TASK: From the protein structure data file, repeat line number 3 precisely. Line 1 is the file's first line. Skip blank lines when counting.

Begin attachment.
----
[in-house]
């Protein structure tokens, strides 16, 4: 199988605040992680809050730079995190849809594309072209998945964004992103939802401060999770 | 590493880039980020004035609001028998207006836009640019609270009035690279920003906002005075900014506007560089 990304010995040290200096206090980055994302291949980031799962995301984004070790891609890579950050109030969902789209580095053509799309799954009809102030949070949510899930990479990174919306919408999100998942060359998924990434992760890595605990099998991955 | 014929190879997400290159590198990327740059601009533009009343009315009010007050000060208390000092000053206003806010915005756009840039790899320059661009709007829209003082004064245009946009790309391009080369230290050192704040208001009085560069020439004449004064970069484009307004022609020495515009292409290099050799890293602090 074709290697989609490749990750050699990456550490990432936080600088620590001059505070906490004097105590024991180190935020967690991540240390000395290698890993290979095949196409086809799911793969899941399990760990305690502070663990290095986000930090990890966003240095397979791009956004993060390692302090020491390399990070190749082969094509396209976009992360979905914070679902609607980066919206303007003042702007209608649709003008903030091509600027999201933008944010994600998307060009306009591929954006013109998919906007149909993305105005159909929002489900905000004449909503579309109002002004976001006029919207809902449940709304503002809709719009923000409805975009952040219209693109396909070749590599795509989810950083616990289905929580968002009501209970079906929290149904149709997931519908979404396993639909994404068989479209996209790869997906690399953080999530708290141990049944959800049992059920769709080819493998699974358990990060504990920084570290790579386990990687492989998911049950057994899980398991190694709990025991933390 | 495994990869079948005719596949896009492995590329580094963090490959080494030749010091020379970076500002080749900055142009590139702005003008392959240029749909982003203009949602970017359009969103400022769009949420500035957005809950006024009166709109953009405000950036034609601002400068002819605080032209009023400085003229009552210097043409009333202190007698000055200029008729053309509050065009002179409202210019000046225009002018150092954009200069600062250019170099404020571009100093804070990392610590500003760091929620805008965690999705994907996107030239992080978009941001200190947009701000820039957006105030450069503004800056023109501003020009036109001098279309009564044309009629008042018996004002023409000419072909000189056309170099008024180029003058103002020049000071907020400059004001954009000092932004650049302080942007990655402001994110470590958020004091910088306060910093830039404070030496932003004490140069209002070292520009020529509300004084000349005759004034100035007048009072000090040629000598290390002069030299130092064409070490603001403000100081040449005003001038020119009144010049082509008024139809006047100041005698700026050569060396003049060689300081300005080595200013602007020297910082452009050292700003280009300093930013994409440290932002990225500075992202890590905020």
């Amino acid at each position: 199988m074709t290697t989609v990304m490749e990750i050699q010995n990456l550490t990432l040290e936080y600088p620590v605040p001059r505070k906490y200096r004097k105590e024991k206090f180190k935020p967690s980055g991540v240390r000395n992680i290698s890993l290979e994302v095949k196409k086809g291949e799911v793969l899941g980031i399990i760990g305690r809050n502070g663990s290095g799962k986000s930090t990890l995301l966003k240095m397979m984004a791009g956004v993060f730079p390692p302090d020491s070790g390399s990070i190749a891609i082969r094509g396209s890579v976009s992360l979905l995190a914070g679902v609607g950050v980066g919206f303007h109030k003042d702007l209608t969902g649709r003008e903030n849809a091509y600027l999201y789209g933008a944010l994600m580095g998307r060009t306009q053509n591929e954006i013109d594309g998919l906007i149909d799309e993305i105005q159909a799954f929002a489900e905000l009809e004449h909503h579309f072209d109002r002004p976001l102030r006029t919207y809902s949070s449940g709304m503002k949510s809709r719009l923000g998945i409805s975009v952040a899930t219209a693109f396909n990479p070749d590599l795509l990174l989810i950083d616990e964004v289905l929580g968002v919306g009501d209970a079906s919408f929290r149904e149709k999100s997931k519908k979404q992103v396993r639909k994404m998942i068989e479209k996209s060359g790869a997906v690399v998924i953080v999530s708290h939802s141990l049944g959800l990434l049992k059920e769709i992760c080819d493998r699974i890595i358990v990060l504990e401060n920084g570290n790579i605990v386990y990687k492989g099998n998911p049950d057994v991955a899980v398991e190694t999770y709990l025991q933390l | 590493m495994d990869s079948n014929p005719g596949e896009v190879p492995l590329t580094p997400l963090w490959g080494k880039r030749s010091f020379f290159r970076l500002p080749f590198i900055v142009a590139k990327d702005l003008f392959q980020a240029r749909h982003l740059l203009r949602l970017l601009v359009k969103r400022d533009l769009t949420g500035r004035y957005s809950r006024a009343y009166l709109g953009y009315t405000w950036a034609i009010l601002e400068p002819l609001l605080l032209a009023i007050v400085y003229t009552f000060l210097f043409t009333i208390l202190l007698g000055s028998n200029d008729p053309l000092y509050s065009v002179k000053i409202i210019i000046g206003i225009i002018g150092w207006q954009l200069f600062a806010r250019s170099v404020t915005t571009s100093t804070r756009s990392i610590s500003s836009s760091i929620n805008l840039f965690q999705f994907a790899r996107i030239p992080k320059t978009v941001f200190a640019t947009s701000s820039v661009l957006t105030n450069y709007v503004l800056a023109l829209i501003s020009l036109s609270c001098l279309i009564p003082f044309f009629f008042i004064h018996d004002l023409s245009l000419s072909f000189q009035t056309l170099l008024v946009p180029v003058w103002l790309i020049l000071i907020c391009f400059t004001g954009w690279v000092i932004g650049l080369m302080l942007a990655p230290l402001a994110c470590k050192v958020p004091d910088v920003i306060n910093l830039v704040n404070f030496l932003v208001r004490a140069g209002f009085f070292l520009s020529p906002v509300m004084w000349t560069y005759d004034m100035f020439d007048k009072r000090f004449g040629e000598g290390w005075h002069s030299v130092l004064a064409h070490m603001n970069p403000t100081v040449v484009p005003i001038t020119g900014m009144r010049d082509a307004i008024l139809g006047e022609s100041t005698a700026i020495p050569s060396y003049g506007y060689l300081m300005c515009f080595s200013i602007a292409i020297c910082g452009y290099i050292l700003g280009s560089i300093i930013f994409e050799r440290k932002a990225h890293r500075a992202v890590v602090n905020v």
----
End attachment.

């Amino acid at each position: 199988m074709t290697t989609v990304m490749e990750i050699q010995n990456l550490t990432l040290e936080y600088p620590v605040p001059r505070k906490y200096r004097k105590e024991k206090f180190k935020p967690s980055g991540v240390r000395n992680i290698s890993l290979e994302v095949k196409k086809g291949e799911v793969l899941g980031i399990i760990g305690r809050n502070g663990s290095g799962k986000s930090t990890l995301l966003k240095m397979m984004a791009g956004v993060f730079p390692p302090d020491s070790g390399s990070i190749a891609i082969r094509g396209s890579v976009s992360l979905l995190a914070g679902v609607g950050v980066g919206f303007h109030k003042d702007l209608t969902g649709r003008e903030n849809a091509y600027l999201y789209g933008a944010l994600m580095g998307r060009t306009q053509n591929e954006i013109d594309g998919l906007i149909d799309e993305i105005q159909a799954f929002a489900e905000l009809e004449h909503h579309f072209d109002r002004p976001l102030r006029t919207y809902s949070s449940g709304m503002k949510s809709r719009l923000g998945i409805s975009v952040a899930t219209a693109f396909n990479p070749d590599l795509l990174l989810i950083d616990e964004v289905l929580g968002v919306g009501d209970a079906s919408f929290r149904e149709k999100s997931k519908k979404q992103v396993r639909k994404m998942i068989e479209k996209s060359g790869a997906v690399v998924i953080v999530s708290h939802s141990l049944g959800l990434l049992k059920e769709i992760c080819d493998r699974i890595i358990v990060l504990e401060n920084g570290n790579i605990v386990y990687k492989g099998n998911p049950d057994v991955a899980v398991e190694t999770y709990l025991q933390l | 590493m495994d990869s079948n014929p005719g596949e896009v190879p492995l590329t580094p997400l963090w490959g080494k880039r030749s010091f020379f290159r970076l500002p080749f590198i900055v142009a590139k990327d702005l003008f392959q980020a240029r749909h982003l740059l203009r949602l970017l601009v359009k969103r400022d533009l769009t949420g500035r004035y957005s809950r006024a009343y009166l709109g953009y009315t405000w950036a034609i009010l601002e400068p002819l609001l605080l032209a009023i007050v400085y003229t009552f000060l210097f043409t009333i208390l202190l007698g000055s028998n200029d008729p053309l000092y509050s065009v002179k000053i409202i210019i000046g206003i225009i002018g150092w207006q954009l200069f600062a806010r250019s170099v404020t915005t571009s100093t804070r756009s990392i610590s500003s836009s760091i929620n805008l840039f965690q999705f994907a790899r996107i030239p992080k320059t978009v941001f200190a640019t947009s701000s820039v661009l957006t105030n450069y709007v503004l800056a023109l829209i501003s020009l036109s609270c001098l279309i009564p003082f044309f009629f008042i004064h018996d004002l023409s245009l000419s072909f000189q009035t056309l170099l008024v946009p180029v003058w103002l790309i020049l000071i907020c391009f400059t004001g954009w690279v000092i932004g650049l080369m302080l942007a990655p230290l402001a994110c470590k050192v958020p004091d910088v920003i306060n910093l830039v704040n404070f030496l932003v208001r004490a140069g209002f009085f070292l520009s020529p906002v509300m004084w000349t560069y005759d004034m100035f020439d007048k009072r000090f004449g040629e000598g290390w005075h002069s030299v130092l004064a064409h070490m603001n970069p403000t100081v040449v484009p005003i001038t020119g900014m009144r010049d082509a307004i008024l139809g006047e022609s100041t005698a700026i020495p050569s060396y003049g506007y060689l300081m300005c515009f080595s200013i602007a292409i020297c910082g452009y290099i050292l700003g280009s560089i300093i930013f994409e050799r440290k932002a990225h890293r500075a992202v890590v602090n905020v």